Monkeypox is to be rebranded as ‘mpox’ after global health experts said the name had racist connotations and could lead to stigmatisation.
The World Health Organisation (WHO) said the term monkeypox would be phased out over the coming year.
It follows a forum in the summer in which two families of monkeypox – the Congo Basin and West African clades – were renamed as Clade I and Clade II.
At the time, the WHO said the decision was to ‘avoid causing offence to any cultural, social, national, regional, professional, or ethnic groups, and minimise any negative impact on trade, travel, tourism or animal welfare.’
In a statement about the move to ‘mpox’, the international health body said: “When the outbreak of monkeypox expanded earlier this year, racist and stigmatising language online, in other settings and in some communities was observed and reported to WHO.
“Following a series of consultations with global experts, WHO will begin using a new preferred term ‘mpox’ as a synonym for monkeypox. Both names will be used simultaneously for one year while ‘monkeypox’ is phased out.”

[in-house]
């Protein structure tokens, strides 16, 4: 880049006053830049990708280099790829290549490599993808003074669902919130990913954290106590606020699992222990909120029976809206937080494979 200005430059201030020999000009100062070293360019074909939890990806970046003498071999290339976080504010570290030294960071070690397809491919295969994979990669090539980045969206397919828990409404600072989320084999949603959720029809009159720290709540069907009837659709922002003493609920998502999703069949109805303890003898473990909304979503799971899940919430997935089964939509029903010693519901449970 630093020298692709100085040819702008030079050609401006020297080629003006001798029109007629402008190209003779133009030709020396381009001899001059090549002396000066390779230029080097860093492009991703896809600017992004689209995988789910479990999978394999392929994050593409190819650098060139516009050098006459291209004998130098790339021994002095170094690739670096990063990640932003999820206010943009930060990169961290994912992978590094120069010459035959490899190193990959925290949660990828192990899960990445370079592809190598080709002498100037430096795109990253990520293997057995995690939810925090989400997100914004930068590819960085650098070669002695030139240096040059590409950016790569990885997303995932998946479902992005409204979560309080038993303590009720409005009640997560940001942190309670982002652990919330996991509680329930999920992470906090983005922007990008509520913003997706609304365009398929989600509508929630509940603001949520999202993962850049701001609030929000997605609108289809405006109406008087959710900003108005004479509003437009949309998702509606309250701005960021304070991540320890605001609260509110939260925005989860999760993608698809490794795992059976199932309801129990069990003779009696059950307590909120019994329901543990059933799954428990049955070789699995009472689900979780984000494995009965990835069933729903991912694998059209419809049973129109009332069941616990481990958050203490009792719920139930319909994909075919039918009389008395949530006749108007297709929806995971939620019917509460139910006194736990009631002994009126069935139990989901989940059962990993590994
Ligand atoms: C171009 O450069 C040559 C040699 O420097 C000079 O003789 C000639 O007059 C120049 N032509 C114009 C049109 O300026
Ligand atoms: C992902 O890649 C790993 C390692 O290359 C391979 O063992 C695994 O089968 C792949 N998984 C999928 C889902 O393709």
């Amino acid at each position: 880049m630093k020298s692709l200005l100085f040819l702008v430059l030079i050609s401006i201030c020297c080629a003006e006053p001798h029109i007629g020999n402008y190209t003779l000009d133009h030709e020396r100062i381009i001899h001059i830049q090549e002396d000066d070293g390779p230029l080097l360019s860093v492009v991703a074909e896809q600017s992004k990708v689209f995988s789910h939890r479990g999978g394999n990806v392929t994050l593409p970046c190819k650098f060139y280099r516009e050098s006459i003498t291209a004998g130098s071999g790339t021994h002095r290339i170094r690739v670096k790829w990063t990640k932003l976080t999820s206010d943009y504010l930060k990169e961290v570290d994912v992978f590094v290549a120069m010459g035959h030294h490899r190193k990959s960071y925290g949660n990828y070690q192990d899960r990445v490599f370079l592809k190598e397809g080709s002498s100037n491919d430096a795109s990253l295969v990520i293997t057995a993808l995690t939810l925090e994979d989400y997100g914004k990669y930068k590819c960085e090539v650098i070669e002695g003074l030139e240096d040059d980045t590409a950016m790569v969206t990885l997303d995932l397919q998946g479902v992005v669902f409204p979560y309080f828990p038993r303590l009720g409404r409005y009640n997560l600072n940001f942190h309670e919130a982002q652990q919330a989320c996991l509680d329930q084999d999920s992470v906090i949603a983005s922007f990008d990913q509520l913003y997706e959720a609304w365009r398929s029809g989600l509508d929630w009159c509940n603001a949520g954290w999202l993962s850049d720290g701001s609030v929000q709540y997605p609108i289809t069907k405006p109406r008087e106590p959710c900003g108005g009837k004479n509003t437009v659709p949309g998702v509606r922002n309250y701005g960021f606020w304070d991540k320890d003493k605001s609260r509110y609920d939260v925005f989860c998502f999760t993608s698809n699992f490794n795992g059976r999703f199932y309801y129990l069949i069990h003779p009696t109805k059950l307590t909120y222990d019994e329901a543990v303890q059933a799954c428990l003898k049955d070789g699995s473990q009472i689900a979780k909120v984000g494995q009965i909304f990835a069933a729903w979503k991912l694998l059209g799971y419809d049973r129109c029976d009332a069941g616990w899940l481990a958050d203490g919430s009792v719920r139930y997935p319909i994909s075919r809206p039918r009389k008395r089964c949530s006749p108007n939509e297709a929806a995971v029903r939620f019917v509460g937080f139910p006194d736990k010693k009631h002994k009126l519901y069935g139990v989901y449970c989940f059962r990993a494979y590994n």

WHO will ‘very exceptionally’ rename conditions
Human monkeypox was first given its name in 1970 after the virus that causes the disease was discovered in captive monkeys in 1958.
The WHO is responsible for naming new diseases and ‘very exceptionally’ will rename existing conditions.
In 2015, it released new guidelines entitled “Best Practices for the Naming of New Human Infectious Diseases,” in which it advised that diseases should no longer be named after places, specific people such as “Creutzfeld-Jakob disease’ or Alzheimer’s, occupations, such as Legionnaires disease, or animals, such as swine flu.
During the pandemic, the body renamed several variants, including the Kent variant, which became Alpha, the South African variant, which became Beta, and the Indian Variant, which became Delta.
Some 3,720 cases have been identified in the UK since the start of May, although the UK Health Security Agency has said it is seeing fewer and fewer cases reported.
NHS England said some 68,000 people have been inoculated against the disease with the smallpox vaccine since the outbreak began in May.
It is now launching a campaign offering a second vaccination to those eligible who have already had their first jab.
Common signs of infection include the development of a new rash, fever, headache, muscle aches, exhaustion, and swollen lymph nodes.
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